Click here to apply to our summer programs:  http://bit.ly/Y583H8!

Adobe AfterEffects Side Scroll Project at The Digital Arts Experience

The Digital Arts Experience of Westchester County recently finished an after school 2D Animation/Visual Effects teen class using Adobe AfterEffects. The goal of the final project named Project Scimenatar was to use all of the skills they learned and apply it towards creating their own side scroll video game.

We asked our Animation instructor, Nick Sceusa, who was recently interviewed by opensource.com based on his experience in teaching our 3D Animation class with Blender, to tell me about his experience in the 2D class. According to Nick:

The sidescroller idea came about a little over halfway through our current session. We had been learning After Effects with mini projects and it was going okay, but there was a definite lack of excitement. I needed to come up with a project everyone was interested in and could work on together. Me and the students always chatted during our breaks and I had a pretty good idea of what they were all interested in. I’m not sure when the “a-hah” moment came around, but this project came out of that need to make the class more interesting and engaging.

The first thing we did was sit down and plan out what we wanted to happen in our “game”. The number of enemies, what obstacles do we want, should we have health bars, what weapons should we have etc. All those little details were worked out beforehand and checked with how much time we had to work with. Once that was done, we moved on to storyboarding, which is essentially a visual representation of your script. In our case the script was: destroy all enemies. The storyboard allowed us to plan things out visually and served as a guide during the production phase.

The storyboard process.

The storyboard process.

Once we knew what would happen during the game, we moved over to the photo studio at The Digital Arts Experience. A green screen was setup and each student posed for whatever action they needed during the game.

Stephen poses in the Photo Studio for his 2D Animation class project at The Digital Arts Experience in White Plains.

Stephen poses in the Photo Studio for his 2D Animation class project at The Digital Arts Experience in White Plains.

Things like jumps, shooting, melee attacks etc. Every action required at least one photo. Some actions such as walks needed two. After getting our main cast captured additional characters and items such as the goombas and background were needed. Images from online were used for photo tracing in Adobe Illustrator and hand drawn images were scanned into Photoshop for coloring. This allowed students to work comfortably in a medium they were comfortable in and learn a bit about an additional program that works well with After Effects.

Now we moved into After Effects. The first thing we did was get our characters setup. After importing the original images we ordered and renamed them according to the pose This way we could call up the pose we needed at any time in a different composition within the project. Take a look at this photo of one my students Maggie:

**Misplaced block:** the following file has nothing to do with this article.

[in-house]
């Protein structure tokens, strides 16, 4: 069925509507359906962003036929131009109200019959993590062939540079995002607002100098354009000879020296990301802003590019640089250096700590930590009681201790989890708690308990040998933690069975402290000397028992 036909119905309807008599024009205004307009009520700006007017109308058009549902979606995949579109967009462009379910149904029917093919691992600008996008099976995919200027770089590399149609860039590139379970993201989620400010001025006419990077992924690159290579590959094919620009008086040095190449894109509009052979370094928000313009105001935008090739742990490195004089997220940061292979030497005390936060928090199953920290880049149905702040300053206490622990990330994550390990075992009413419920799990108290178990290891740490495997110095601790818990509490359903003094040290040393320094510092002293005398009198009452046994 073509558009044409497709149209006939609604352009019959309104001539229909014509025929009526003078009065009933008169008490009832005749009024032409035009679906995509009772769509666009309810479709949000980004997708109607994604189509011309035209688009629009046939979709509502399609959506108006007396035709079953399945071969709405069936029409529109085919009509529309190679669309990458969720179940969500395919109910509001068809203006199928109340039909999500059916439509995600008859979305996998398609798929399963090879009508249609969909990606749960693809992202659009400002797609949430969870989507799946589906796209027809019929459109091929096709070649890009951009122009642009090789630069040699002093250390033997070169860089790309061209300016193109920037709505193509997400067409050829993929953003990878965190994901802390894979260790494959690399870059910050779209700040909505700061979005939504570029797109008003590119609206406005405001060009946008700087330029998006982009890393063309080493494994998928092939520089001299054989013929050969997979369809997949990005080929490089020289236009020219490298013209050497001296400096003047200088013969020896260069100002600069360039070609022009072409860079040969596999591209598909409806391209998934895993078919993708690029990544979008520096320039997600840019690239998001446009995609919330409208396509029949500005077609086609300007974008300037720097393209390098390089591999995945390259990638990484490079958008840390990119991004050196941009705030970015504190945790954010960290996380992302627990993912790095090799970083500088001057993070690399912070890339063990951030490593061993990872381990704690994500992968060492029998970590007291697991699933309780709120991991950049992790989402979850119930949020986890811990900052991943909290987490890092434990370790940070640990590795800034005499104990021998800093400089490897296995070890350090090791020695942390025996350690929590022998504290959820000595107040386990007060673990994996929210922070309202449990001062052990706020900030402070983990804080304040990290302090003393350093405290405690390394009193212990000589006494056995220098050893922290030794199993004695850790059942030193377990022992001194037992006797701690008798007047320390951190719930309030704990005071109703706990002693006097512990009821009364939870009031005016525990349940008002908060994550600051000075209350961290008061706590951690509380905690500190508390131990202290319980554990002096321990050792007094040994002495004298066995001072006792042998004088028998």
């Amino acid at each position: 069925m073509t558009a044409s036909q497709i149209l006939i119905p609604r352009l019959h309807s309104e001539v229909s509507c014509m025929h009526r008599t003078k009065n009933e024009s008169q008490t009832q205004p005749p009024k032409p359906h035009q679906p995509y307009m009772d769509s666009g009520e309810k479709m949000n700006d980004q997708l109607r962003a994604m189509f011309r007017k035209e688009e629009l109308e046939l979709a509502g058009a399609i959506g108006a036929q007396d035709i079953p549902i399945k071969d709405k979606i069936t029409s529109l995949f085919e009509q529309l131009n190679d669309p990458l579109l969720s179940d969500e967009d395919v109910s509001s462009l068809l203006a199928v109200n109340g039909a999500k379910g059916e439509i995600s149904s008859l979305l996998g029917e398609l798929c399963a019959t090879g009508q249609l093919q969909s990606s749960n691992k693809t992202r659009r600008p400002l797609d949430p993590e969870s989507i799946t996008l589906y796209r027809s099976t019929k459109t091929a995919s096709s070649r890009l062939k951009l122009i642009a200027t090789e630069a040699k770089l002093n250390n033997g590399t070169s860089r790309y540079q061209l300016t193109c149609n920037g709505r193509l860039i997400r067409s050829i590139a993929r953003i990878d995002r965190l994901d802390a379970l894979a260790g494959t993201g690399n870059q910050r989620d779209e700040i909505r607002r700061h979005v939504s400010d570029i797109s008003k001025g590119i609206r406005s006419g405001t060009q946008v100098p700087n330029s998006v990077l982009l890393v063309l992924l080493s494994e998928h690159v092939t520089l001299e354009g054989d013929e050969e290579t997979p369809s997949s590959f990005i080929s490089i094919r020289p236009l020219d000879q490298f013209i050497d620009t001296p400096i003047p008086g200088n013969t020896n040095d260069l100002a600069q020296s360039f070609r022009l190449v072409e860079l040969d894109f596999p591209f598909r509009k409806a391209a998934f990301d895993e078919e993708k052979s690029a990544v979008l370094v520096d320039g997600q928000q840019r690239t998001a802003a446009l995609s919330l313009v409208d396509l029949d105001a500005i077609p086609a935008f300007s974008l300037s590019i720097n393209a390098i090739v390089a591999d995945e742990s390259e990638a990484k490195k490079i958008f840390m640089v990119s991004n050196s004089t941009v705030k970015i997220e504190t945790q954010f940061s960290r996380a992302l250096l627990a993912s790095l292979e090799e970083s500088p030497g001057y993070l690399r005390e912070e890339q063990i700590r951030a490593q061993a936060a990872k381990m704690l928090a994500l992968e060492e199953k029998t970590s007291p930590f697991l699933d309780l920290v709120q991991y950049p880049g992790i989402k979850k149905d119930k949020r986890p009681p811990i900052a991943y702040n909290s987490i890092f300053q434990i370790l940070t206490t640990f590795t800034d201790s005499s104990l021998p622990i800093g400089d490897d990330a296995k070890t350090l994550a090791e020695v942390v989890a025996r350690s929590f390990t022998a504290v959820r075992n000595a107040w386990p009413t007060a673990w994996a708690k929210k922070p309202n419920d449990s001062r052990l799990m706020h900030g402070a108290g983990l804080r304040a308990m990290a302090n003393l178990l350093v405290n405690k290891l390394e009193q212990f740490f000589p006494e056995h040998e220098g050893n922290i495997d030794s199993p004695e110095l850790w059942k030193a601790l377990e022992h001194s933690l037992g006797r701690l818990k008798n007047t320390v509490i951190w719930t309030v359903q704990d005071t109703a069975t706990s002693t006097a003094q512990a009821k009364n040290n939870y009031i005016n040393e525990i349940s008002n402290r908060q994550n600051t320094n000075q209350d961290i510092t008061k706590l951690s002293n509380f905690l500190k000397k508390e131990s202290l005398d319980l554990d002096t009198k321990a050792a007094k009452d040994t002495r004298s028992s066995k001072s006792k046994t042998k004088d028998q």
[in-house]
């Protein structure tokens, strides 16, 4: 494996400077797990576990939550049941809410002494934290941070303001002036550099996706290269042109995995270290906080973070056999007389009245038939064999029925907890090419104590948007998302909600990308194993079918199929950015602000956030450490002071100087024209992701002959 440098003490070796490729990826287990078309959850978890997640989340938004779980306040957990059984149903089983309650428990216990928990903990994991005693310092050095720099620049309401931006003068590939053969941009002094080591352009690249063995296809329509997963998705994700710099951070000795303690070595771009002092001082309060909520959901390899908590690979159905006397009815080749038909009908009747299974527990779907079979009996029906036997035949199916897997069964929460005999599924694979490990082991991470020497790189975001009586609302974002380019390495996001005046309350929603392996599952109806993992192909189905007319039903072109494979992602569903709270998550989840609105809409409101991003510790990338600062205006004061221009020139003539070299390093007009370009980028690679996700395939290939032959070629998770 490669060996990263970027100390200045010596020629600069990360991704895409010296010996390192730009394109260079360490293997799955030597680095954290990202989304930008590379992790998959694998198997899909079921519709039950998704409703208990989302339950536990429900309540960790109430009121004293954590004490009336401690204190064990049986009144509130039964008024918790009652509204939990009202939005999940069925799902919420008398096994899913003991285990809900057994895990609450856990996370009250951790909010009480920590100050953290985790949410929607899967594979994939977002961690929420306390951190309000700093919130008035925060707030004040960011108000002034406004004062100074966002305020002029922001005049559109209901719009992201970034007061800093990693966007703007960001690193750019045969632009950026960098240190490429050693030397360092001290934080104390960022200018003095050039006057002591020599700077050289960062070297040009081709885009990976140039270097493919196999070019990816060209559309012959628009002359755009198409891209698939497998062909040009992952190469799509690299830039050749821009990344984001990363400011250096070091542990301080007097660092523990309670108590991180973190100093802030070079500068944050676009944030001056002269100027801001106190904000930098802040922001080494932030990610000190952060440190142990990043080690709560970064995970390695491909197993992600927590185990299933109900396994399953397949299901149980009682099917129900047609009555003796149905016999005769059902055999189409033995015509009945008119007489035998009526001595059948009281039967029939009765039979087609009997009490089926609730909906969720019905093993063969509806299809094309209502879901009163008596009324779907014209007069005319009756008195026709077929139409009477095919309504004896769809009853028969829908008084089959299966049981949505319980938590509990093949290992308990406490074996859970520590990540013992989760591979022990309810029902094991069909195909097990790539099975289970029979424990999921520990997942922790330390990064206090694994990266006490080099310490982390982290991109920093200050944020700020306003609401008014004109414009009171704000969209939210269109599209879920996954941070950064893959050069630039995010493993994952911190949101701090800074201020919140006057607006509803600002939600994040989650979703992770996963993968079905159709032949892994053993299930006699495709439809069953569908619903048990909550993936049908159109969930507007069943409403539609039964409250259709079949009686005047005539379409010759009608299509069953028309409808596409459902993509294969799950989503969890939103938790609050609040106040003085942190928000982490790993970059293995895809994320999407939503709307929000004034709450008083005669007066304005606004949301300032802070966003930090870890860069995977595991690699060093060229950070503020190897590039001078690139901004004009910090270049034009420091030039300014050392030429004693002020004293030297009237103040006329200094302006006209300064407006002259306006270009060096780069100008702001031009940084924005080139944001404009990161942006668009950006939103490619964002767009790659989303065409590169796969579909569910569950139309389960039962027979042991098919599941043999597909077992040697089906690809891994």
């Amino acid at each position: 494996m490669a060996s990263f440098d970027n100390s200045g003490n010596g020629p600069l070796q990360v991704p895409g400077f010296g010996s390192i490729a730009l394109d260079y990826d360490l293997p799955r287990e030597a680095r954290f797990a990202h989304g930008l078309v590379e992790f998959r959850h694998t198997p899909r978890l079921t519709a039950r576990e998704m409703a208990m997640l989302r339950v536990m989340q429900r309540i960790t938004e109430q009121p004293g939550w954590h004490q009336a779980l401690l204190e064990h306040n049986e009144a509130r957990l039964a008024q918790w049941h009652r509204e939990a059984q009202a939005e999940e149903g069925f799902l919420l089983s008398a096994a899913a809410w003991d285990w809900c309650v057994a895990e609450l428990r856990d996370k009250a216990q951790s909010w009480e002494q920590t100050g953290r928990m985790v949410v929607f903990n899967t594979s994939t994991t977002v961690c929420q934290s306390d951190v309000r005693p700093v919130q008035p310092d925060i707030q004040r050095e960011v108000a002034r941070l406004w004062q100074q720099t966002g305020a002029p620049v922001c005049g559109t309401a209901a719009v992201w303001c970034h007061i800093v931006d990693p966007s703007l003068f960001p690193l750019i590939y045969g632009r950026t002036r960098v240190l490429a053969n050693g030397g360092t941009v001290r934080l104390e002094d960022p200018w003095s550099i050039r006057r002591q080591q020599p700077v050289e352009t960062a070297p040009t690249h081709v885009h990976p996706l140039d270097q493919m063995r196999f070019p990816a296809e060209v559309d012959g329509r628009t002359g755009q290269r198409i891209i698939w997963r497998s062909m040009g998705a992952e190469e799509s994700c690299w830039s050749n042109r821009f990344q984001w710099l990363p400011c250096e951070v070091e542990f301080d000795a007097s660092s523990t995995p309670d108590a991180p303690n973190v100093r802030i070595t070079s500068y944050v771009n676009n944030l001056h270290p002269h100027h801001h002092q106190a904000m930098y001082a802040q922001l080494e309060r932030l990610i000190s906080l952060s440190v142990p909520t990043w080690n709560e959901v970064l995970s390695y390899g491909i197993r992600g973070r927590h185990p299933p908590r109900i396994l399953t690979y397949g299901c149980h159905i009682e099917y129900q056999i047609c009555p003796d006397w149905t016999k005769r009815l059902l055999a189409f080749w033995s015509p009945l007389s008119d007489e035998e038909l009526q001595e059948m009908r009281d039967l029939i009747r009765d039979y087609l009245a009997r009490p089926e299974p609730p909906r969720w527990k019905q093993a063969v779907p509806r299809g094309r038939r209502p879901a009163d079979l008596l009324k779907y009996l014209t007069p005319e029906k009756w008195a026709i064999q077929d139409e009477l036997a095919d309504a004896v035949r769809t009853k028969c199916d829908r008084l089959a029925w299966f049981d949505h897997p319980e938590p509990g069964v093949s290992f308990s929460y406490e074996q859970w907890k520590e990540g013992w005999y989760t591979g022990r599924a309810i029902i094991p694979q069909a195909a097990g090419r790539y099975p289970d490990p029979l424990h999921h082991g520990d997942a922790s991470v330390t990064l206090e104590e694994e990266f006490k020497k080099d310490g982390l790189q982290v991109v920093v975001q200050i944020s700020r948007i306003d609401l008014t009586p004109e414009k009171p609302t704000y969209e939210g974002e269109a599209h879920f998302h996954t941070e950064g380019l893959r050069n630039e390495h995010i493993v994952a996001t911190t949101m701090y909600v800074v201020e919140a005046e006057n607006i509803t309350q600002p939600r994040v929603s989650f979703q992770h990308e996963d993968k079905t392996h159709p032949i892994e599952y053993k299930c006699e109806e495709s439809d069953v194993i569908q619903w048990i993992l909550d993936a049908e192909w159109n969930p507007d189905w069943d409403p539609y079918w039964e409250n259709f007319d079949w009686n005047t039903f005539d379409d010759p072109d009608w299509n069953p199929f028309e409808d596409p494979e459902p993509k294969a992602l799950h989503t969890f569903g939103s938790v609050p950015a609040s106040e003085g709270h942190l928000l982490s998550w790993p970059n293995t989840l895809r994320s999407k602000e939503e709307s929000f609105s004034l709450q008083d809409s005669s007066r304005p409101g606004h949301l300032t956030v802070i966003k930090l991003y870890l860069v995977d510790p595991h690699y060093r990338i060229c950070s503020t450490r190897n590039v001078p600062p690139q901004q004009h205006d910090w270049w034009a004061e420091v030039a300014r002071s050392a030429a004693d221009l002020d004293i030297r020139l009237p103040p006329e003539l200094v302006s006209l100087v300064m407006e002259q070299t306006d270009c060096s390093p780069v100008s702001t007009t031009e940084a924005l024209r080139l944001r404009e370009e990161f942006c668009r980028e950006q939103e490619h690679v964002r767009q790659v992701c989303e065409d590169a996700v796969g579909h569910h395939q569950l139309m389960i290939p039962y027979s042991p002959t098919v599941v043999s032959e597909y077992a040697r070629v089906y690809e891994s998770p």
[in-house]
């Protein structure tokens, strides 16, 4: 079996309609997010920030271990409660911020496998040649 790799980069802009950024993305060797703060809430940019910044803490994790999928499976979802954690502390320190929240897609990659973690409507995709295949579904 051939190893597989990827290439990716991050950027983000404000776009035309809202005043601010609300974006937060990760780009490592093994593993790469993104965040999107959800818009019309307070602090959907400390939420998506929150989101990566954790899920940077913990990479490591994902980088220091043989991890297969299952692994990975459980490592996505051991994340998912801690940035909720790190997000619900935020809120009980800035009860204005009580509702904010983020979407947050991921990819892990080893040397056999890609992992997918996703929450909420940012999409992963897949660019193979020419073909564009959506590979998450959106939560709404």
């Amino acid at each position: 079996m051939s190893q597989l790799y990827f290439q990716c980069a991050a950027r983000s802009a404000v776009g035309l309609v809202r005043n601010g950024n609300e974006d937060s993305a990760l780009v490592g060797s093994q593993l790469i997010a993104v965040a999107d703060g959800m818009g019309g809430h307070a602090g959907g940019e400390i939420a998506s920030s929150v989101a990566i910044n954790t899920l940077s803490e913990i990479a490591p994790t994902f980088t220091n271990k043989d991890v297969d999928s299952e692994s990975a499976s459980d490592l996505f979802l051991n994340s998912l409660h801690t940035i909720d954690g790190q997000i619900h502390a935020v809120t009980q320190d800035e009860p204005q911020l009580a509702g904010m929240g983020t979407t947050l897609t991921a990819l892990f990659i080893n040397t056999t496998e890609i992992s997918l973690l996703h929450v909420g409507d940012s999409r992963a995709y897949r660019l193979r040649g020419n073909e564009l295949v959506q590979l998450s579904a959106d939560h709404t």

1)This is the original imported image:

The original photograph in our studio

The original photograph in our studio

2)After being imported the green background is removed:

The green backdrop is removed

The green backdrop is removed

3) Accessories are added if needed:

Maggie gains a red lightsaber.

Maggie gains a red lightsaber.

4) The character is dropped into the background:

Background scenery is added.

Background scenery is added.

Each pose or image required these steps. After that each characters motion (enemy, obstacle etc) was animated by calling up a different pose, and moved within after effects. We also did some effects work and some sound design to really give the project some pizazz!

Overall, I’m very happy with the way the project turned out. The students did an amazing amount of work within a short amount of time. In fact this project ending up being so fun that I will be using this project in any future after effects class I do.  Thanks again to Maggie, Kendrick and Stephen for making it a fun project.

Check out the final project here:

 

The Digital Arts Experience (The DAE) is a community focused learning & production facility located in downtown White Plains that teaches courses for kids, teens and adults in Animation, Graphic Design, Moviemaking, Photography, Web Design, Blogging, computer/smart phone basics and more. In addition to teaching classes, The DAE also offers creative and design services to help your business grow. With their in-house professional photography/video studio, fully equipped recording studio, 4 computer labs with all of the latest professional software and industry active staff, The DAE prides itself on being not only a resource for the community, but a productive place you can go to meet other like-minded individuals who share your interests.

Starting the 2nd week of July, The DAE will be running Summer Camps for kids. The summer programs are designed to engage your child in fun, skill building multi-media projects in their chosen area of interest in either: Animation, Graphic Design, Photography, Moviemaking or Web Design. The classes are small with a maximum of 6 kids, 100% hands on and focus on collaboration so your kid/teen will develop social, technical and creative skills, and also leave with completed projects for a portfolio or college application! Check out The DAE’s summer promo video.


Stop by at any time for a tour of its brand new, state-of-the-art 8,000 sq. ft facility, or feel free to call 914-644-8100, e-mail info@thedae.com, or visit www.TheDAE.com for more informati